American Farmland Trust Statement on Conservation and Forestry Hearing - American Farmland Trust

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American Farmland Trust Statement on Conservation and Forestry Hearing 

WEDNESDAY, MARCH 1, 2023 – American Farmland Trust (AFT) applauds the U.S. Senate Committee on Agriculture, Nutrition, and Forestry for today’s hearing, which emphasized the essential role that voluntary conservation and forestry programs play in enabling producers to protect irreplaceable farmland and adopt practices that improve profitability, soil health, and water quality while addressing climate change. The hearing once again demonstrated why these programs remain so popular for producers and policymakers, and why they are historically oversubscribed. AFT is particularly grateful to Chair Stabenow and Ranking Member Boozman for their leadership on behalf of conservation, and for emphasizing the strong bipartisan support these programs continue to enjoy.  

The hearing underscored opportunities to improve and expand upon Farm Bill Title II programs, as well as the need to make them work better for a wider range of producers. More is being asked of these programs—and of NRCS staff—than ever before as producers across the nation struggle to adapt to a changing climate, face mounting development pressures and real estate values, and fight to keep their businesses profitable. AFT believes these conservation programs can and must rise to meet the most pressing challenges of the 21st century.  

It was in this spirit that AFT created its Farm Bill platform, which provides policy recommendations to protect our threatened agricultural land base, increase conservation practice adoption, and support a diverse new generation in accessing land and launching successful businesses. 

The platform includes recommendations to streamline delivery of programs, further promote the adoption of conservation practices, increase focus on soil health, and expand access to these programs for small-scale, beginning, and historically underserved producers. AFT is also leading efforts to establish two new initiatives to fill critical gaps in NRCS programming. The first is to create a new Farm Bill program that leverages federal conservation dollars by providing federal matching grants to state and tribal soil health programs. This would augment existing state and tribal programs, spur the development of new ones, and encourage innovative, locally led approaches to conservation that can inform future Farm Bills. The second is to create a new technical assistance program focused on developing and strengthening farmer-led and farmer-to-farmer education networks. This would make farmer-to-farmer learning, one of the most effective ways to support producers in successful conservation practice adoption, more accessible throughout the U.S.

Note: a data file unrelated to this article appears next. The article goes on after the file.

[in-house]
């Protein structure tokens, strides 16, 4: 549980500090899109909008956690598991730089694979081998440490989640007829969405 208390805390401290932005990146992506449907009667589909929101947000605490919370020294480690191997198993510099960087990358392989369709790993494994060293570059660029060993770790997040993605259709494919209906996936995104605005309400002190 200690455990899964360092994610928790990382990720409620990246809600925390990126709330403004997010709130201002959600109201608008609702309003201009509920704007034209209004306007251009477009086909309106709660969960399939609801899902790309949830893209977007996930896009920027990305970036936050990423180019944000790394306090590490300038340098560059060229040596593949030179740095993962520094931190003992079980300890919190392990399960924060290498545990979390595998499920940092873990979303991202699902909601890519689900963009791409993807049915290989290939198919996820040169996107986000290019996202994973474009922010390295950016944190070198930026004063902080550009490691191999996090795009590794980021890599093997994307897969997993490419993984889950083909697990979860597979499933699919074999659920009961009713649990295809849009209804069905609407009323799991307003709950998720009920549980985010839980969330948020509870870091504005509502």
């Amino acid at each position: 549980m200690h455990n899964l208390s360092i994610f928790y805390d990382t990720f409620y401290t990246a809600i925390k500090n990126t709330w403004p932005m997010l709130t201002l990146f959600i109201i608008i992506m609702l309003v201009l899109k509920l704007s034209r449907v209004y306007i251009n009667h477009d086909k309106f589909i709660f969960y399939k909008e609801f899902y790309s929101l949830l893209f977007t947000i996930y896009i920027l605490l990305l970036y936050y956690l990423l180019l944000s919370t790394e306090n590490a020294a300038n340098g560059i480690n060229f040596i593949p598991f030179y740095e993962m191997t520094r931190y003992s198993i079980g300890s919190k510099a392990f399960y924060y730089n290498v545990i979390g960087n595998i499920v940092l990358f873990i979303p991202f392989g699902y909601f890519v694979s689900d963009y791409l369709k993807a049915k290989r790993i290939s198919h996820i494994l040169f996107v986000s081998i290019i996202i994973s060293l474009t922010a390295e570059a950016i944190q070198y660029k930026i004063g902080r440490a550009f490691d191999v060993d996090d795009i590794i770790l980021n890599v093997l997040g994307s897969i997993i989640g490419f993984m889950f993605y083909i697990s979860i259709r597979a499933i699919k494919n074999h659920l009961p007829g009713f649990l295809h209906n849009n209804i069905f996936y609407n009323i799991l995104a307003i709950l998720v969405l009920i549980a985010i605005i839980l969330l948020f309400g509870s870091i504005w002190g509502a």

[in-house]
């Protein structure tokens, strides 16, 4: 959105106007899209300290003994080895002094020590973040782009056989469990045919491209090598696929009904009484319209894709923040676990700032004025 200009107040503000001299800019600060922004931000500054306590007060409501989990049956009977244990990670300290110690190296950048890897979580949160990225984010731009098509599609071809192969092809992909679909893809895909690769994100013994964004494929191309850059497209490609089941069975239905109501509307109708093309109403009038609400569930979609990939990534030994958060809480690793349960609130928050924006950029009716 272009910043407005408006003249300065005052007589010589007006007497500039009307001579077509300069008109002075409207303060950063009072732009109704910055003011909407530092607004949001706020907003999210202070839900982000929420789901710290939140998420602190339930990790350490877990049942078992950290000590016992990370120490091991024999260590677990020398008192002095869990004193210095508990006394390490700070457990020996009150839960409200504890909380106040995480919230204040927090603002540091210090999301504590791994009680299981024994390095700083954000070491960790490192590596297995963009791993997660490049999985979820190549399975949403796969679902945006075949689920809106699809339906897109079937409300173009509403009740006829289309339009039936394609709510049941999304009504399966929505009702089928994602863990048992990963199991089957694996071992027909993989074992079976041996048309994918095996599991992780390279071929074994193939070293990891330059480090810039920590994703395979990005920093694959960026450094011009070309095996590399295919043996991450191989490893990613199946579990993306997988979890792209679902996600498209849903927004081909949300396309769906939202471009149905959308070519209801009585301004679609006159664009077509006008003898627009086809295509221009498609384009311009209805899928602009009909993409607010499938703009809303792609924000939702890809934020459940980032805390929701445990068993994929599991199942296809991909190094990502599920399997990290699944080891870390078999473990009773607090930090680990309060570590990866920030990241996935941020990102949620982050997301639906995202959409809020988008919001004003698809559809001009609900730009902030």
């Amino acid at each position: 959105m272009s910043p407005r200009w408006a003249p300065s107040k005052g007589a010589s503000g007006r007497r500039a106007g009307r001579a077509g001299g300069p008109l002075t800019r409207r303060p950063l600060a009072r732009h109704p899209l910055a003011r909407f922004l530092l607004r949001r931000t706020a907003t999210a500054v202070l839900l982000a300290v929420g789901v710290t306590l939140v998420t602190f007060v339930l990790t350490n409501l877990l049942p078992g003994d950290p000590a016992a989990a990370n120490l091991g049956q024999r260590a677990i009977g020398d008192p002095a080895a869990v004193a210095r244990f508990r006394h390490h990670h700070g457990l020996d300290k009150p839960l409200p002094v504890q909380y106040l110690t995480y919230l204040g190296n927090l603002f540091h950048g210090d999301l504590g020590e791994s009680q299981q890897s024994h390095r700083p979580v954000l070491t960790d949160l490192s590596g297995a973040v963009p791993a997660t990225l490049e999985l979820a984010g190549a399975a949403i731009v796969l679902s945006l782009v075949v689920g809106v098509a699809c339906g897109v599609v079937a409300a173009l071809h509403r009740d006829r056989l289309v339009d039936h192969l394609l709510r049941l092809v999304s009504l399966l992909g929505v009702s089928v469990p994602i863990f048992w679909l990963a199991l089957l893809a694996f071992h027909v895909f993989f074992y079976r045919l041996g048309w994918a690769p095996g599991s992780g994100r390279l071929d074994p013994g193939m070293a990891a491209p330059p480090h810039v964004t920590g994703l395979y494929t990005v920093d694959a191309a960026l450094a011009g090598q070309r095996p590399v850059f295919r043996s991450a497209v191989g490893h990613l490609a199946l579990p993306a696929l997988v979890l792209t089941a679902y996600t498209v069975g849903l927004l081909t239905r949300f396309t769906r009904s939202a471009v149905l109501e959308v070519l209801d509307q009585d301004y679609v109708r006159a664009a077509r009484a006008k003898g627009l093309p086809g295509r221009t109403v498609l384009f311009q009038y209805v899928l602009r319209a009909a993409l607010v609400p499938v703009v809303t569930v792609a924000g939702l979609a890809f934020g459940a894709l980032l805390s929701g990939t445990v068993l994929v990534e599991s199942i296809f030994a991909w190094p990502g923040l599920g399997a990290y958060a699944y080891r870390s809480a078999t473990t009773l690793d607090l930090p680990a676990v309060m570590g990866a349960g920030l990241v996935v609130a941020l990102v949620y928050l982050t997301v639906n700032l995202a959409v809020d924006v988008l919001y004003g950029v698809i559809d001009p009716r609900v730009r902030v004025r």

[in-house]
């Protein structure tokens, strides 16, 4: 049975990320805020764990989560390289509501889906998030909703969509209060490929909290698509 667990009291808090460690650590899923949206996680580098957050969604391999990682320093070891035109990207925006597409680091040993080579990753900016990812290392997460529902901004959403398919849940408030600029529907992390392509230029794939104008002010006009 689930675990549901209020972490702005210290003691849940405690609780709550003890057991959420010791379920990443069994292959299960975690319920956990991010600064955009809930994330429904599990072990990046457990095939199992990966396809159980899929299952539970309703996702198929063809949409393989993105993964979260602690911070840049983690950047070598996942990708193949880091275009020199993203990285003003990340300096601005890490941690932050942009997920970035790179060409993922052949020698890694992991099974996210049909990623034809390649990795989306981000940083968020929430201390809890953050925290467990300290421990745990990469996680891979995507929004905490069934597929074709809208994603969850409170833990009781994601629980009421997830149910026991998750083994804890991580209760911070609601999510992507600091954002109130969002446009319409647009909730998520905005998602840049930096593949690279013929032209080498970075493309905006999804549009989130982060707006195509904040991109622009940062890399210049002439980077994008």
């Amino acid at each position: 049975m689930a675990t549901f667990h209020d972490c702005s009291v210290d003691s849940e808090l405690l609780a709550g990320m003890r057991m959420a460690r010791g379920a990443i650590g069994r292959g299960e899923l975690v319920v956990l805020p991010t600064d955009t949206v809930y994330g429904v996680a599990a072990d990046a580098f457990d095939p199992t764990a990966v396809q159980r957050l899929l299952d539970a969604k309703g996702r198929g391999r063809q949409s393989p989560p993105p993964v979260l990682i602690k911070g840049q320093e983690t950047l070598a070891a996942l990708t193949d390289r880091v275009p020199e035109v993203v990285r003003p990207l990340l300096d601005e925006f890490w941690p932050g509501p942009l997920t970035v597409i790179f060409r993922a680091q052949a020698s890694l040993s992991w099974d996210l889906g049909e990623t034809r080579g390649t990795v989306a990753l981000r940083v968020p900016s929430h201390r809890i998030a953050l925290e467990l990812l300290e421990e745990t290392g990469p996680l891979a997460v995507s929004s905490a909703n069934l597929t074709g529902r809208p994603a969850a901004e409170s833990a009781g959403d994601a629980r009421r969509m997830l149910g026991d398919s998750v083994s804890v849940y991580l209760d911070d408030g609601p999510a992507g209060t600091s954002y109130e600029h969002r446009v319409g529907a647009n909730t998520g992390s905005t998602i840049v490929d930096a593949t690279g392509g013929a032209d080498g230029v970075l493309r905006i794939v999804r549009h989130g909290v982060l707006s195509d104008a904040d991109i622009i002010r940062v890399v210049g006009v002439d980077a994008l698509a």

AFT also provides recommendations for the Agricultural Conservation Easement Program (ACEP) to enable it to reach more landowners, speed up project completion times, and make it an even more effective tool for supporting land access. These recommendations come at a time when record land prices are putting farm ownership out of reach for so many current and aspiring producers. In addition, our finite agricultural land base is shrinking at an alarming rate. AFT’s Farms Under Threat: The State of the States report found that between 2001 and 2016, 11 million acres of farmland were paved over or converted to uses that threaten the future of agriculture. The oversubscribed Agricultural Land Easements subprogram within ACEP is popular with farmers and ranchers as a way to extract equity from their land to grow or reinvest in their farm operation, pay down debt, or transfer their business to the next generation, all while ensuring that their land remains available for agriculture in perpetuity.  

Since its founding, AFT has partnered with Congress and USDA to envision, establish, and implement forward-thinking conservation programs that meet the agricultural sector’s most pressing needs. As the 2023 Farm Bill process continues, AFT looks forward to working with the Senate and House agriculture committees and conservation champions throughout Congress to advance these efforts at a critical time for America’s farmers and ranchers.

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Tim Fink

Policy Director

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